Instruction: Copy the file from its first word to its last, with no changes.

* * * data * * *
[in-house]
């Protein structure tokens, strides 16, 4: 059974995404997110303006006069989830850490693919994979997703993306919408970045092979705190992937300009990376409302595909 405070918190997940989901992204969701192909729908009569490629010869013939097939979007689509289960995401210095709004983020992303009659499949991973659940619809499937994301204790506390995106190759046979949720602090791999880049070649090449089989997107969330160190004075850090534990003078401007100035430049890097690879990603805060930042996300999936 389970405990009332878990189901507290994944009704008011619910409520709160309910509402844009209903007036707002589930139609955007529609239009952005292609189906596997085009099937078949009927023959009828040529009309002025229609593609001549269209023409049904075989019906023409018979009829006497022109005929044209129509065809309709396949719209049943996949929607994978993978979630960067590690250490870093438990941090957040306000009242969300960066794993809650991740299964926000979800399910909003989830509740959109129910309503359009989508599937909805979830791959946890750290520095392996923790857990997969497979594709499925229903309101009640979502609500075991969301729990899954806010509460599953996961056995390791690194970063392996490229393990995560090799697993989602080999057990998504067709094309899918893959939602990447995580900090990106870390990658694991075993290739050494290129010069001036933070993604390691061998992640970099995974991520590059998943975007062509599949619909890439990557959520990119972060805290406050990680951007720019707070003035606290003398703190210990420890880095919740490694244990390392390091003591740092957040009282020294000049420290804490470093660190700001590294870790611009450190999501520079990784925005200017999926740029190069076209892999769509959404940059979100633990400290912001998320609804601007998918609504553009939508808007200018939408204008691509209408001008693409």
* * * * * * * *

[in-house]
């Protein structure tokens, strides 16, 4: 059974995404997110303006006069989830850490693919994979997703993306919408970045092979705190992937300009990376409302595909 405070918190997940989901992204969701192909729908009569490629010869013939097939979007689509289960995401210095709004983020992303009659499949991973659940619809499937994301204790506390995106190759046979949720602090791999880049070649090449089989997107969330160190004075850090534990003078401007100035430049890097690879990603805060930042996300999936 389970405990009332878990189901507290994944009704008011619910409520709160309910509402844009209903007036707002589930139609955007529609239009952005292609189906596997085009099937078949009927023959009828040529009309002025229609593609001549269209023409049904075989019906023409018979009829006497022109005929044209129509065809309709396949719209049943996949929607994978993978979630960067590690250490870093438990941090957040306000009242969300960066794993809650991740299964926000979800399910909003989830509740959109129910309503359009989508599937909805979830791959946890750290520095392996923790857990997969497979594709499925229903309101009640979502609500075991969301729990899954806010509460599953996961056995390791690194970063392996490229393990995560090799697993989602080999057990998504067709094309899918893959939602990447995580900090990106870390990658694991075993290739050494290129010069001036933070993604390691061998992640970099995974991520590059998943975007062509599949619909890439990557959520990119972060805290406050990680951007720019707070003035606290003398703190210990420890880095919740490694244990390392390091003591740092957040009282020294000049420290804490470093660190700001590294870790611009450190999501520079990784925005200017999926740029190069076209892999769509959404940059979100633990400290912001998320609804601007998918609504553009939508808007200018939408204008691509209408001008693409």